By Kevin E. Noonan --
The Intellectual Property Law Section of the American Bar Association (ABA-IPL) sent today to continuing U.S. Patent and Trademark Office Director Michelle Lee a letter containing its proposal for revising 35 U.S.C. § 10i in light of recent U.S. Supreme Court decisions interpreting (and seriously revising) the scope of subject matter eligibility. The proposal, set out as a resolution, contains the following revisions to the statute:
RESOLVED, that the American Bar Association Section of Intellectual Property Law supports, in principle, amendment of 35 U.S.C. § 101 to clarify that useful inventions as defined by each and every limitation of the claims of a patent satisfy the patent eligibility requirements of section 101 so long as the claims do not preempt the use by others of all practical applications of laws of nature, natural phenomena or abstract ideas, and to clarify that the determination of patent eligibility under Section 101 is independent of patentability under other sections of the patent statute.
FURTHER RESOLVED, the ABA-IPL Section supports, in principle, replacing in its entirety the current statutory language of 35 U.S.C. § 101 with language substantively consistent with the following:
101. Conditions for patentability: eligible subject matter.
(a) Eligible Subject Matter.- Whoever invents or discovers any useful process, machine, manufacture, or composition of matter, or any useful improvement thereof, shall be entitled to obtain a patent on such invention or discovery, absent a finding that one or more conditions or requirements under this title have not been met.
(b) Exception.- A claim for a useful process, machine, manufacture, or composition of matter, or any useful improvement thereof, may be denied eligibility under this section 101 on the ground that the scope of the exclusive rights under such a claim would preempt the use by others of all practical applications of a law of nature, natural phenomenon, or abstract idea. Patent eligibility under this section shall not be negated when a practical application of a law of nature, natural phenomenon, or abstract idea is the subject matter of the claims upon consideration of those claims as a whole, whereby each and every limitation of the claims shall be fully considered and none ignored. Eligibility under this section 101 shall not be negated based on considerations of patentability as defined in Sections 102, 103 and 112, including whether the claims in whole or in part define an inventive concept.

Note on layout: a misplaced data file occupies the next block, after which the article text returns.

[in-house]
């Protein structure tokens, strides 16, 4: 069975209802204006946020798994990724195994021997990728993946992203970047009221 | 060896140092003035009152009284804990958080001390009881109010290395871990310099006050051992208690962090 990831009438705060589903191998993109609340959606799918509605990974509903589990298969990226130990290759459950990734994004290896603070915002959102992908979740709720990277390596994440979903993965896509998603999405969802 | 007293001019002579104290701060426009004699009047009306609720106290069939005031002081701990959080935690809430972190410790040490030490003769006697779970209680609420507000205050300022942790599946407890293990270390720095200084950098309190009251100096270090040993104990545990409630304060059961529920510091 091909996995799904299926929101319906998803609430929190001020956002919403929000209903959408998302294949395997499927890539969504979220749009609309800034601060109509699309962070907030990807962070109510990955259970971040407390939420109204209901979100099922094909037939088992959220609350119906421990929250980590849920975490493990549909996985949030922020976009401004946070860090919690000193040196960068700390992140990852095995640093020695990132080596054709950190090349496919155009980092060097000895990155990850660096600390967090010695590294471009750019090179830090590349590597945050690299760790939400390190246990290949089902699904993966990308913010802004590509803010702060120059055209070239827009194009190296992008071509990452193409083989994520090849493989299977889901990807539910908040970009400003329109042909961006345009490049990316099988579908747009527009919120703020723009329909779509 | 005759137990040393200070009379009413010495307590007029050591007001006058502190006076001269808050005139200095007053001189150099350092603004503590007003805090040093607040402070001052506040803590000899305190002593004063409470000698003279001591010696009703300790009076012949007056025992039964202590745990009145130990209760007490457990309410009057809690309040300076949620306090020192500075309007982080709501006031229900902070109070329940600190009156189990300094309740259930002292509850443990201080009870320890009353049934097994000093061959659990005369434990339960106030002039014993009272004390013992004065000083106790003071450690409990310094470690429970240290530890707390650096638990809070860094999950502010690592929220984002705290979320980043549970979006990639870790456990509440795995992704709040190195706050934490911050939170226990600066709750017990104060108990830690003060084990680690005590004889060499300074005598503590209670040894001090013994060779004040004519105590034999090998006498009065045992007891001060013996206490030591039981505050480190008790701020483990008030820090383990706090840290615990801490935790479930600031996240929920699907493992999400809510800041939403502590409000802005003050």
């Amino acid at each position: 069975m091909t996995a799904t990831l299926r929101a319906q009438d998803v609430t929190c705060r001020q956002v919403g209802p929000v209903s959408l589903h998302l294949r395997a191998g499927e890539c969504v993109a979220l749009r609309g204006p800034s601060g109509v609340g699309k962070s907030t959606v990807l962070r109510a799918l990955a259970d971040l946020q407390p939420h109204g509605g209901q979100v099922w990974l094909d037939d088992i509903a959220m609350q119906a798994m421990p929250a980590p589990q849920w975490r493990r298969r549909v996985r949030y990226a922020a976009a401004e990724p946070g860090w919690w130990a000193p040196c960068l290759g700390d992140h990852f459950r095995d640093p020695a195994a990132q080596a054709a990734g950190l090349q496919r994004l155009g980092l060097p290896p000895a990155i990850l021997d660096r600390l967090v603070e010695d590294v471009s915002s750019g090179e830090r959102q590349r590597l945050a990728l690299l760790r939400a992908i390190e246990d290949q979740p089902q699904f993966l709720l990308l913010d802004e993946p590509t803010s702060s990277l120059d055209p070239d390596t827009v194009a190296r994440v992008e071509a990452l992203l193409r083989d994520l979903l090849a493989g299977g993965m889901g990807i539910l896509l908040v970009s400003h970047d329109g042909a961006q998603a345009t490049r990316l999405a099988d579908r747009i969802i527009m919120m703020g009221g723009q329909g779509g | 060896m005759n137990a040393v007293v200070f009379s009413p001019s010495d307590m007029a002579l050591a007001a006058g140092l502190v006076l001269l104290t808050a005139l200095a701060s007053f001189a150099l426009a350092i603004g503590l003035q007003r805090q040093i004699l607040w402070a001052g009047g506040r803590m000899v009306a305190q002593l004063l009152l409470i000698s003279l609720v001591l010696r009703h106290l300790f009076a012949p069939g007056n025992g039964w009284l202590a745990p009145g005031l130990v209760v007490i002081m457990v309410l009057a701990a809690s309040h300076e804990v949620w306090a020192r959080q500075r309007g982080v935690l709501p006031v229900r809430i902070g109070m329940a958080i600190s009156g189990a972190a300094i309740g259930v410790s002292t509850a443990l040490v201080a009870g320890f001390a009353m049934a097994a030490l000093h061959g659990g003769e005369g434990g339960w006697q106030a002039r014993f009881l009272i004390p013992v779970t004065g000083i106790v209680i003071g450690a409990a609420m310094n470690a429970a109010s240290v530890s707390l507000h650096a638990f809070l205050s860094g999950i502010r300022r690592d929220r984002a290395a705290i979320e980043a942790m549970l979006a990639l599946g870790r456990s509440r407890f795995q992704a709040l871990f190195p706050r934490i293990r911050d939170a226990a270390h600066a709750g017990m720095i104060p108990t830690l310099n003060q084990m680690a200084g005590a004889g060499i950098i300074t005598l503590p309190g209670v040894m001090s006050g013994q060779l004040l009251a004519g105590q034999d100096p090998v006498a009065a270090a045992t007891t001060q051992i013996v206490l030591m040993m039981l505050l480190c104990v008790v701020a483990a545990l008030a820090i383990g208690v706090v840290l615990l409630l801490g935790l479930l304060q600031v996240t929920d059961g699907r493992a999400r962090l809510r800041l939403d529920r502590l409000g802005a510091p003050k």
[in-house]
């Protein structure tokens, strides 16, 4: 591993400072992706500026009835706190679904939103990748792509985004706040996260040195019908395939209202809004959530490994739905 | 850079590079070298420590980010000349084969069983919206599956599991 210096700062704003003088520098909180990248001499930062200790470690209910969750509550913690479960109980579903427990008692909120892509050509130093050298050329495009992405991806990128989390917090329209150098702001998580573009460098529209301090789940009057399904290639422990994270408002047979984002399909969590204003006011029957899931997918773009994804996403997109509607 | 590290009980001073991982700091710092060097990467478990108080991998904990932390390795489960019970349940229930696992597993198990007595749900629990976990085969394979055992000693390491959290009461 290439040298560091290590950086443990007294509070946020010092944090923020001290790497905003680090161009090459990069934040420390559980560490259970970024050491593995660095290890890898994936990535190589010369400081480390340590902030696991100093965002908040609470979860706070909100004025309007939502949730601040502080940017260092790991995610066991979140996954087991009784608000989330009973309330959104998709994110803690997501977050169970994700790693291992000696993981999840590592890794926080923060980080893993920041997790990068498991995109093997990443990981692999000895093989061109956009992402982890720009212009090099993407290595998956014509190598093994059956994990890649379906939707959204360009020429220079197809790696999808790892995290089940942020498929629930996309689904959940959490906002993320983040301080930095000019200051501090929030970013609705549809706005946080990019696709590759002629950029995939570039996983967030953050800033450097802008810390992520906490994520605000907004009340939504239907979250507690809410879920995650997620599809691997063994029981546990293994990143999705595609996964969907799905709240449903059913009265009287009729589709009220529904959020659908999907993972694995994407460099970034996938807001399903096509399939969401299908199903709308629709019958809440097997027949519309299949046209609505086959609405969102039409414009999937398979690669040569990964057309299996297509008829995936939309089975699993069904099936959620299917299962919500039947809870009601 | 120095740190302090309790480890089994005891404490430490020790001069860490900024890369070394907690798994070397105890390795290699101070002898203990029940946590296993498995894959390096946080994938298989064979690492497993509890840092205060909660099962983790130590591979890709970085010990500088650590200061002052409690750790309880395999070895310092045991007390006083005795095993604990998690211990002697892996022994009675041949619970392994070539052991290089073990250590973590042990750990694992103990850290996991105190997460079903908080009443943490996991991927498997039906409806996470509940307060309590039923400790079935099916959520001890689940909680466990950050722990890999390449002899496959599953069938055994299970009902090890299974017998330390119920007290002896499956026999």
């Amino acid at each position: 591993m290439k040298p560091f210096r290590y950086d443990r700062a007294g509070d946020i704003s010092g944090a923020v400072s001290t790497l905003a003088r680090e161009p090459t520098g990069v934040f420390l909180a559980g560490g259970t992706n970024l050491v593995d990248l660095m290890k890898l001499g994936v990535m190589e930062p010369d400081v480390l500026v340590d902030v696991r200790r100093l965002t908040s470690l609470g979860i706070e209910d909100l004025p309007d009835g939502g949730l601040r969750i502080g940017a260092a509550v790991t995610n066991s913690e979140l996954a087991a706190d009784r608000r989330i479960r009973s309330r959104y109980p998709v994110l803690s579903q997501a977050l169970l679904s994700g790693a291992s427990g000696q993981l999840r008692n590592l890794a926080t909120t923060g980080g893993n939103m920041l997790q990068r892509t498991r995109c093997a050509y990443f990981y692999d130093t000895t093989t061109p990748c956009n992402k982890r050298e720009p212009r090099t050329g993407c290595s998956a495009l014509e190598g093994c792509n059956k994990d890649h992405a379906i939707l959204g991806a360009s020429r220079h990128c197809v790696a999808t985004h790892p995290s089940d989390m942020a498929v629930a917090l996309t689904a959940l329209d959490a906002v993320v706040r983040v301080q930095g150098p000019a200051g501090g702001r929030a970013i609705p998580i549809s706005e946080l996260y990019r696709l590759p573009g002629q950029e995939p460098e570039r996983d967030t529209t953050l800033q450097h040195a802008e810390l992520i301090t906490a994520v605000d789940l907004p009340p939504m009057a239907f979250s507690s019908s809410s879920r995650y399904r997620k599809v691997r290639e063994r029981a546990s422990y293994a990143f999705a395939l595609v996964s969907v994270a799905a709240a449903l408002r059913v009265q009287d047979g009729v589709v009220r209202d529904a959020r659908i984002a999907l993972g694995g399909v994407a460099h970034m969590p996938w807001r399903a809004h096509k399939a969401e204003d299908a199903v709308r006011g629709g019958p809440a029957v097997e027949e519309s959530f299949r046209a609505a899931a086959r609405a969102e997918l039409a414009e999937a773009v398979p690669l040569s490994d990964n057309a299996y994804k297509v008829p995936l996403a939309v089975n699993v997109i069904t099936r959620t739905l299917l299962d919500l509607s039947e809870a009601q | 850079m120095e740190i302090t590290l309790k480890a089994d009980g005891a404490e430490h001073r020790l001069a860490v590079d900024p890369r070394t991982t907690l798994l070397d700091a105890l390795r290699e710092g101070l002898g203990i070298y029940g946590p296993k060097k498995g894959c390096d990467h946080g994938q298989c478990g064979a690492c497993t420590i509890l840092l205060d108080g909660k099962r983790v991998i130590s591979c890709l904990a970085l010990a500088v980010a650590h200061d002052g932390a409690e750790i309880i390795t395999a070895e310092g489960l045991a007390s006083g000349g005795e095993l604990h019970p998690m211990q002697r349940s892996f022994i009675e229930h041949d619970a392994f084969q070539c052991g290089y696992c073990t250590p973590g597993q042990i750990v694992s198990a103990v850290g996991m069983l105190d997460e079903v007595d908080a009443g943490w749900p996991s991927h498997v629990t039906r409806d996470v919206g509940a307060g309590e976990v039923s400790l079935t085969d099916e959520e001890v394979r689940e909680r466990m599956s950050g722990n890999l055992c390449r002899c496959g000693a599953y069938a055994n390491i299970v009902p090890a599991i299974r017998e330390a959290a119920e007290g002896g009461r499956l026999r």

This legislative proposal was approved by the Section Council on March 7, 2017. This effort is part of the response to the Supreme Court's recent subject matter eligibility jurisprudence by major patent bar groups (see "What to Do about Section 101? IPO Provides Its Answer" and "Proposed Amendments to Patent Eligible Subject Matter under 35 U.S.C. § 101"). Like the IPO's proposal, the ABA-IPL removes the novelty requirement from Section 101, and strengthens the section by including that an applicant is "entitled" to a patent (rather than may be granted one) provided that the other requirements of Title 35 are met. The ABA-IPL Section's proposal also includes express statutory exceptions to patentability intended to codify (and restrict the scope) of the "judicial exceptions" that the Court has relied upon in its jurisprudence. The proposal explicitly ties those exceptions to instances where a law of nature, natural phenomenon, or abstract idea would "preempt the use by others of all practical applications" thereof, and excludes from the exceptions instances where the subject matter of the claimed invention is a practical application of a law of nature, natural phenomenon, or abstract idea. The proposed revised statute also encompasses the requirement enunciated by the Court in Diamond v. Diehr that claims must be considered as a whole in making an eligibility determination, and attempts to restore the traditional boundaries between Section 101 and the other statutory sections.